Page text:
This may be the hardest part of Olive’s story that I will write. The part where I admit that what happened to her was nearly 100% preventable. And yet it happened.
It happened because she didn’t receive her dose of Vitamin K when she was born.
I spent the first few days that she was in the hospital blaming myself. I ran through the situation in my mind, trying to understand why I would say “No” to something that would keep my daughter from being in this much pain. In Olive’s situation, unfortunately, it was largely accidental. That didn’t stop me from feeling guilty, however, and only recently did I accept that although this happened to Olive, it doesn’t have to happen to another person’s baby.
As you may know, Olive was born in a birth center. I loved the experience that I had there and to this day, I hold no hard feelings against the wonderful midwives that were present when she was born. A few weeks before her birth, we went over the routine shots that infants are given in the hospital, and decided whether or not Olive would receive them. For most of these I knew my answer, but since I knew nothing about the Vitamin K shot, I decided to do my research and then decide at the birth what I would do.
When I began hemorrhaging after Olive’s birth, the discussion of the shot was completely forgotten, and she ended up not getting it. After all, things that are deemed to be optional are probably not essential – right?
As it turns out, the Vitamin K shot should not be optional.
Here are the facts (from the CDC’s website):
In 1961, the administration of the Vitamin K shot became standard routine in hospitals throughout the United States. This has been a largely accepted practice until recently, with the increase in parents denying vaccinations for their children. What seems to be misunderstood, however, is that Vitamin K is not a vaccination.
When a baby is born, they have a limited amount of Vitamin K in their system, and while some begin to produce it on their own, others struggle with a severe Vitamin K deficiency. If these babies receive a shot of Vitamin K at birth, this isn’t a problem and they will eventually begin to produce the Vitamin K on their own in order to avoid any deficiency bleeding. In a case like Olive’s, however, the severe lack of Vitamin K results in an inability to clot, which can cause deadly bleeds in a baby’s brain and gastrointestinal system.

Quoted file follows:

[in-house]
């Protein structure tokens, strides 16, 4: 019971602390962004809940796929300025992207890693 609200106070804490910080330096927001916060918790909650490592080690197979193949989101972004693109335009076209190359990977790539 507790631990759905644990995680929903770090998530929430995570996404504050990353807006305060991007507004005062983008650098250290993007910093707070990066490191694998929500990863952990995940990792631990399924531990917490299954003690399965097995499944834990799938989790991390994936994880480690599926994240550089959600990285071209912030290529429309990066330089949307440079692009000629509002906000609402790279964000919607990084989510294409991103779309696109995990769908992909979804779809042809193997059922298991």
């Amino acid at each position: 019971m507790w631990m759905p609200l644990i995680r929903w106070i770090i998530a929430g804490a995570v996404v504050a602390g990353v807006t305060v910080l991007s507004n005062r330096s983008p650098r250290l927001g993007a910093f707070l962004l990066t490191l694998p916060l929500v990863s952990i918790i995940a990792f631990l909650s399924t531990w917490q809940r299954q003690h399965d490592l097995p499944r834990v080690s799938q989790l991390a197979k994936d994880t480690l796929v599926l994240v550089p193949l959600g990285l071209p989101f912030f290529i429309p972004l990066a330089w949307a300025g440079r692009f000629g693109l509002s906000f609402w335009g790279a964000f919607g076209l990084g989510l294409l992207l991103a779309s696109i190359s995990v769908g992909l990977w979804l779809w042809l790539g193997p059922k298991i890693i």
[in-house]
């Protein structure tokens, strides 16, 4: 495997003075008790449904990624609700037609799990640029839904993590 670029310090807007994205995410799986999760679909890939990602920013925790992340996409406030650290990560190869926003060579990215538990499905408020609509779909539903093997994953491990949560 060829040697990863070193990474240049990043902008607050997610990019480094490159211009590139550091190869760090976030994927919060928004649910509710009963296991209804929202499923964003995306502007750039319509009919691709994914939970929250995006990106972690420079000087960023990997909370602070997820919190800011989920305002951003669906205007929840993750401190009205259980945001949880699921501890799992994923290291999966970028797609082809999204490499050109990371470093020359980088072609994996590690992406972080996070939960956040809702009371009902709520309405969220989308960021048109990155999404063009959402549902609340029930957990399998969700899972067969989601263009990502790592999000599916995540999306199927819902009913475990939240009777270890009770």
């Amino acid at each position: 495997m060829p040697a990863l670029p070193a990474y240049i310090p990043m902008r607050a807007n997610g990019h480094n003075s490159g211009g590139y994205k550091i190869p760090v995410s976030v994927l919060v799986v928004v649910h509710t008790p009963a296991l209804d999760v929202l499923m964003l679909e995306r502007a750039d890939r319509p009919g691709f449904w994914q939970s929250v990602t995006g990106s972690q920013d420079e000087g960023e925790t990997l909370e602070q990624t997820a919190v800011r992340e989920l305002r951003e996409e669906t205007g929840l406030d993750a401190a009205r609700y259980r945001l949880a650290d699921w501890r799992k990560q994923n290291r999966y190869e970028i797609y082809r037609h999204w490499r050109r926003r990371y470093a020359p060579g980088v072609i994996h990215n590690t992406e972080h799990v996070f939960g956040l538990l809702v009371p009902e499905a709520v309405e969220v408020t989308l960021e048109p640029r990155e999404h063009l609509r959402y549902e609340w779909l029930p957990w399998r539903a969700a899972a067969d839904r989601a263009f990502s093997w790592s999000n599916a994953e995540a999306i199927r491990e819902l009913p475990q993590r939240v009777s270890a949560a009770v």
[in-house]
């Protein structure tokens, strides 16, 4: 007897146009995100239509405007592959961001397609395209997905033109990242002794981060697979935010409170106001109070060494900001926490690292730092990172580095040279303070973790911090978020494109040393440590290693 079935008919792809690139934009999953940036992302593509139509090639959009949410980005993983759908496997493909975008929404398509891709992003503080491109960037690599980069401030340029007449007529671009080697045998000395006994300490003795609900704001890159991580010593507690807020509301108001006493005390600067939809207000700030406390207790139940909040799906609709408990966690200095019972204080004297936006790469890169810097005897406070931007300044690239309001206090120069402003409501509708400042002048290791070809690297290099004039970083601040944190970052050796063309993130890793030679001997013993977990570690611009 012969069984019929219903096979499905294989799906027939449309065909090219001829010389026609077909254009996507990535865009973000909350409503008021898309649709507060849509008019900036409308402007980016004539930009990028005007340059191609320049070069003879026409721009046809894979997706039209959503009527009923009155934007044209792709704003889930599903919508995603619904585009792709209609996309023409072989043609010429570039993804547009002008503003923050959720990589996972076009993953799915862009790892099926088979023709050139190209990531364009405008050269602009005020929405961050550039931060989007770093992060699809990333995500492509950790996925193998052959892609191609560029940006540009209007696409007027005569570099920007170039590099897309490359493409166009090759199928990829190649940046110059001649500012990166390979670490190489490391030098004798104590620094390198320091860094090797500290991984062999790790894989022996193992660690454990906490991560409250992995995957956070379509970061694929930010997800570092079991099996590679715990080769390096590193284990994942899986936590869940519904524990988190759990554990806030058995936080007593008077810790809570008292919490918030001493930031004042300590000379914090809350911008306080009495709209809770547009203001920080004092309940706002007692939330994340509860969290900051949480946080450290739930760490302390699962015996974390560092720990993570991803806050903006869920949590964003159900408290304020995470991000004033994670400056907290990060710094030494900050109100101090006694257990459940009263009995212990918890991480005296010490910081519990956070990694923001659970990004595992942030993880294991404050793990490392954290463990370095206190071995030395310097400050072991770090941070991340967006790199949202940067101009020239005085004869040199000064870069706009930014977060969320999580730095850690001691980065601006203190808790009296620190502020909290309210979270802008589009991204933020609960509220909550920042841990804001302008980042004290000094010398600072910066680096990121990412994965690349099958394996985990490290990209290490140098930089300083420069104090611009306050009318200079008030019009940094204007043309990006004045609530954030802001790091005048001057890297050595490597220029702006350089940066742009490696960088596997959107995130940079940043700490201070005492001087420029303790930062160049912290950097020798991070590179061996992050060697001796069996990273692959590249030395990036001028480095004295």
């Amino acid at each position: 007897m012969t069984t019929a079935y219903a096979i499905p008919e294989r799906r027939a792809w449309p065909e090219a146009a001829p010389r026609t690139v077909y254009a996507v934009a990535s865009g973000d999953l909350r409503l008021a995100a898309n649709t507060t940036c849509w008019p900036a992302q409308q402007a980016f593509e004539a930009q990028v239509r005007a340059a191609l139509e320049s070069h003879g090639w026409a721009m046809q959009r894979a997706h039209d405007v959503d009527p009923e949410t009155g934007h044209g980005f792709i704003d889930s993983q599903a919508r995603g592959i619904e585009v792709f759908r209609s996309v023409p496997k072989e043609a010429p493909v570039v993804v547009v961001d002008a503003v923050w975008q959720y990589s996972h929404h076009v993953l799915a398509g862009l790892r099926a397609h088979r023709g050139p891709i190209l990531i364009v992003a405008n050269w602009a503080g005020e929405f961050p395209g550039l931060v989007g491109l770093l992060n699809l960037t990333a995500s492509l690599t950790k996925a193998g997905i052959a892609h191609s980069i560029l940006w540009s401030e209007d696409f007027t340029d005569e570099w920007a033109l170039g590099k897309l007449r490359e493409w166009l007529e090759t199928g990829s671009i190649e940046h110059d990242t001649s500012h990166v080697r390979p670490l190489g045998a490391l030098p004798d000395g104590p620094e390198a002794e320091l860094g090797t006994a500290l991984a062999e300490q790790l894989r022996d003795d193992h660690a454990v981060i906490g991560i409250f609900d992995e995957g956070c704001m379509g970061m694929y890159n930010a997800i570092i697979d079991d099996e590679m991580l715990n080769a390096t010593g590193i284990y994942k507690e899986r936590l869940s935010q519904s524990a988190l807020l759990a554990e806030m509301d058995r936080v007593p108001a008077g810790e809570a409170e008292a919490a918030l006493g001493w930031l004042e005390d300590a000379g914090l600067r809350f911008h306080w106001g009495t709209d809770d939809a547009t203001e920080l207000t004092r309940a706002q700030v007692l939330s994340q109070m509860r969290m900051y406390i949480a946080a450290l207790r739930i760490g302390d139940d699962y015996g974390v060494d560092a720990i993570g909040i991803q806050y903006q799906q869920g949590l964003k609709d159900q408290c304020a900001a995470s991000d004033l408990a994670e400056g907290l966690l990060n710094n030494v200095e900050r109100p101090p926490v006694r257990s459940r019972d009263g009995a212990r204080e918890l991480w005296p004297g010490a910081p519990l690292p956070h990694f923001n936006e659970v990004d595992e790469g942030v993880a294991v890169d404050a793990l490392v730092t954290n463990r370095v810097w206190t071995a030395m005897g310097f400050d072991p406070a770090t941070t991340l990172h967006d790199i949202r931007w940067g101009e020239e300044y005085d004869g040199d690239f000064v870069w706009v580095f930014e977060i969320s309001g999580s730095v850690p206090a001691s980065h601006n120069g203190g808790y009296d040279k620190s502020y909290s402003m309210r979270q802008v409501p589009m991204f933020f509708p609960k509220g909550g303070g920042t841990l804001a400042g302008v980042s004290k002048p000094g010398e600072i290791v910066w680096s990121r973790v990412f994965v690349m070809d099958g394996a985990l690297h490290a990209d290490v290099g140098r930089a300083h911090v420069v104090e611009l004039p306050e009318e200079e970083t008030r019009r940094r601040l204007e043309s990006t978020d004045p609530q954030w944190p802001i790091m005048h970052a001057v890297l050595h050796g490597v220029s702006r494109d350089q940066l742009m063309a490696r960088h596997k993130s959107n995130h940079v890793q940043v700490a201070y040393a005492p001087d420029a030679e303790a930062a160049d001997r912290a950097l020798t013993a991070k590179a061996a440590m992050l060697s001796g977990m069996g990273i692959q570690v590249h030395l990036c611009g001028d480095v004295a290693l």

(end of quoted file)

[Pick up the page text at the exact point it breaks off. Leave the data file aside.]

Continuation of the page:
In children that receive the Vitamin K shot at birth, the chance of developing this disease is relatively nonexistent. When the shot is not given, however, the risk of having late stage (from 2 weeks to 2 months old) deficiency bleeding is 81 times greater.
The sad thing is that while it is extremely rare, recent years have seen children suffering from VKBD more and more often. Four cases were reported at a hospital in Tennessee in 2013 – one resulted in severe gastrointestinal bleeding and the other three in severe intracranial bleeding. In the hospital where Olive was treated, there was one other recent, which resulted in the child’s death.
The CDC is beginning to believe that VKBD is, in fact, much more likely than we previously believed. It was just avoided by babies receiving the necessary shot at birth.
So, why are people saying no to the Vitamin K shot?
For some, there is the belief that the shot is correlated with an increased likelihood of leukemia. Although there was a study done in 1992 that determined that this was true, subsequent studies have proved that there is no correlation between Vitamin K and any other cancers.
There is also debate about causing pain to a newborn, by giving them a shot shortly after they are born. All I can say for that is this – the pain that Olive endured from the results of her Vitamin K deficiency are so much more than any pain she would have had as a result of a quick shot at birth.
And although it can be argued that the shot is an unnecessary medical intervention, the number of medical interventions that will occur if your child has a brain bleed when they stop clotting are substantially more significant.
What it comes down to is that giving your child a shot of Vitamin K at birth is a small price to pay, especially when the cost of rejecting the shot can be severe brain injury and death.
I can’t change what happened to Olive, but I can try to prevent it from happening to another baby.
Please share Olive’s story. Please tell the mothers you know about the importance of Vitamin K. Please let them know that the risks of rejecting the shot may not be as rare as they think.
Let’s band together to make sure that people are educated about this issue. I know it won’t change everyone’s minds. I do hope, however, that when someone wants to say “No” they will have seen what could happen to their child – and maybe they’ll think twice.